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Ardbeg Wee Beastie
Ardbeg is yet another truly excellent Islay distillery that focuses on heavily peated whisky. The newest release from this seaside outfit is also its youngest. Wee Beastie was matured for half the time that the distillery’s core 10-year-old expression spends in barrels, further proof that in whisky an older age statement doesn’t necessarily equal quality. This is a fresh and bright whisky aged in bourbon and Oloroso sherry casks, with notes of pepper, cherry, chocolate, and of course, a mouthful of smoke. This bottle is a bit cheaper than its peaty brothers, and seems to be positioned as a possible cocktail component for those looking to add some smoke to their drinks.
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New Riff Backsetter
This whiskey is a bit of an outlier in the world of bourbon and rye. New Riff is a distillery located in Newport, Kentucky, that has only been around since 2014. Over the past few years, it’s been releasing some truly excellent bottled-in-bond whiskey, and this experimental release fits right in with those. In short, some backset (stillage left over from a prior distillation) was added to the mash (the mixture of grain, yeast, and water) from a peated barley distillation. This gives this bourbon and rye a distinctly peaty undercurrent on the palate, introducing a smoky character that is not overwhelming but certainly defining to the whiskey. A few other distilleries have made peated bourbon before, like Brooklyn’s Kings County, but it remains a relatively uncommon practice.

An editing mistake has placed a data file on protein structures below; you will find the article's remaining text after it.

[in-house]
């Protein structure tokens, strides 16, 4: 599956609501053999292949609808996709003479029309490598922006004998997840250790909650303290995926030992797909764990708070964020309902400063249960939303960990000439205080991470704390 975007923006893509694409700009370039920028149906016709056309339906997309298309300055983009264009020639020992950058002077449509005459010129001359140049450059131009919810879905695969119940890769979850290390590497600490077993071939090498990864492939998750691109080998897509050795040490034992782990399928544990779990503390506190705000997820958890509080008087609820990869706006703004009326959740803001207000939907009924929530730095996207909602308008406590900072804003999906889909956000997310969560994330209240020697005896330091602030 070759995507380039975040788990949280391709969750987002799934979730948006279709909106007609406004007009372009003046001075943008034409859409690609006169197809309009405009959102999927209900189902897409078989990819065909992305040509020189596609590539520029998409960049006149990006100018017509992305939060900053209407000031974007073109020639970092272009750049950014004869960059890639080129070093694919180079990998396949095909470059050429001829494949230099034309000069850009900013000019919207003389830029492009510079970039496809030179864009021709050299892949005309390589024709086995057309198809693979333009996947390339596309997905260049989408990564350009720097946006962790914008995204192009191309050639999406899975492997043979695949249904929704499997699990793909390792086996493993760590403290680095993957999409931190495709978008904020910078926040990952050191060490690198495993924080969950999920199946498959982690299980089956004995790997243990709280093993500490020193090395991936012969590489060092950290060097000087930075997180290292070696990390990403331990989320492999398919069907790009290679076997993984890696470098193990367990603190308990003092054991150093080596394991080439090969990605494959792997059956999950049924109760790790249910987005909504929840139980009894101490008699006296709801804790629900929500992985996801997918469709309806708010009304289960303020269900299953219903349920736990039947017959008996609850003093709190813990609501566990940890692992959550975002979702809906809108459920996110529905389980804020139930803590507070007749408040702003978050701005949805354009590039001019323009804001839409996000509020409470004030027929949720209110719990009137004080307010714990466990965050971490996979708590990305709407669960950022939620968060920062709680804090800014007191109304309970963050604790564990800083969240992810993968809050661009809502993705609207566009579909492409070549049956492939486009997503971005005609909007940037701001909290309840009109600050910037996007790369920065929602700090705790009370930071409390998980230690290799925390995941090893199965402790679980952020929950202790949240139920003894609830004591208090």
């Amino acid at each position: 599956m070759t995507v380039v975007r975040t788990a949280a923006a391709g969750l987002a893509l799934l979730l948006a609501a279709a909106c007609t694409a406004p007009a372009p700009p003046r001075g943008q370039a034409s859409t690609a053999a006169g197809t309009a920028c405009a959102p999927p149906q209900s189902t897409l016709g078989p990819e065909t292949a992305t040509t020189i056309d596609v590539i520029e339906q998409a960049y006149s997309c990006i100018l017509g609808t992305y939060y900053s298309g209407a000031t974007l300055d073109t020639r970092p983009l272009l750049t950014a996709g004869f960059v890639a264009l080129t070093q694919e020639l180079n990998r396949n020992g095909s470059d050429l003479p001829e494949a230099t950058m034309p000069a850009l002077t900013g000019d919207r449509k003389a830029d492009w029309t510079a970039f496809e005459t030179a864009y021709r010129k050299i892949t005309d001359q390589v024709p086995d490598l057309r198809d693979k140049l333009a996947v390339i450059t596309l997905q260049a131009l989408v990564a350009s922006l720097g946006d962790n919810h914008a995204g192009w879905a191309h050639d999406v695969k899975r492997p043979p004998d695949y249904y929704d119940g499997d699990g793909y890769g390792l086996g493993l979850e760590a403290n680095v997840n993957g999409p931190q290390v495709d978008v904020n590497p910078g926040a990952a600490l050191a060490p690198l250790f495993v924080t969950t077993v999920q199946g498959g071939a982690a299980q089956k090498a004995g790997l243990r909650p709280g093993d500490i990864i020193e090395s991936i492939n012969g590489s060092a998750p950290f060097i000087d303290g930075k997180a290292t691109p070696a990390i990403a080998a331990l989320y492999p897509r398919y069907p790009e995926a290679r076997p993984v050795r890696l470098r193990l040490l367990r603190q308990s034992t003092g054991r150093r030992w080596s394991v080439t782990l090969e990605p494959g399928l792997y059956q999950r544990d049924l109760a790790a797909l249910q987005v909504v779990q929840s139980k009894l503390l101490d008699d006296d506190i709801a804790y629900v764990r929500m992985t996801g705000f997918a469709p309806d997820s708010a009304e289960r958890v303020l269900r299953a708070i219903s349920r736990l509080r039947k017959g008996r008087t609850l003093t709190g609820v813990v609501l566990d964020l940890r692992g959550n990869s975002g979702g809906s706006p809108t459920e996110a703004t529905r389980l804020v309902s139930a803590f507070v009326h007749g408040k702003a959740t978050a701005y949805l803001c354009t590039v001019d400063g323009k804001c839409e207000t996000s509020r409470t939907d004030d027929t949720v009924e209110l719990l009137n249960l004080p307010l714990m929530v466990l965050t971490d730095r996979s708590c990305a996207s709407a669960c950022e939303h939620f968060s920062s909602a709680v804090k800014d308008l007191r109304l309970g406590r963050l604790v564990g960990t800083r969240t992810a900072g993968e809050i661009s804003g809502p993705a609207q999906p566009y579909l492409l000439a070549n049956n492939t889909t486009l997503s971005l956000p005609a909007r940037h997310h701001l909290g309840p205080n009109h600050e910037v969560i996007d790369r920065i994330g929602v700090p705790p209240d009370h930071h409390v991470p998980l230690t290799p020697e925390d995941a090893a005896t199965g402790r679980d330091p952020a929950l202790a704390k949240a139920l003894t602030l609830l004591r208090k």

Shop Backsetter caskfellows.com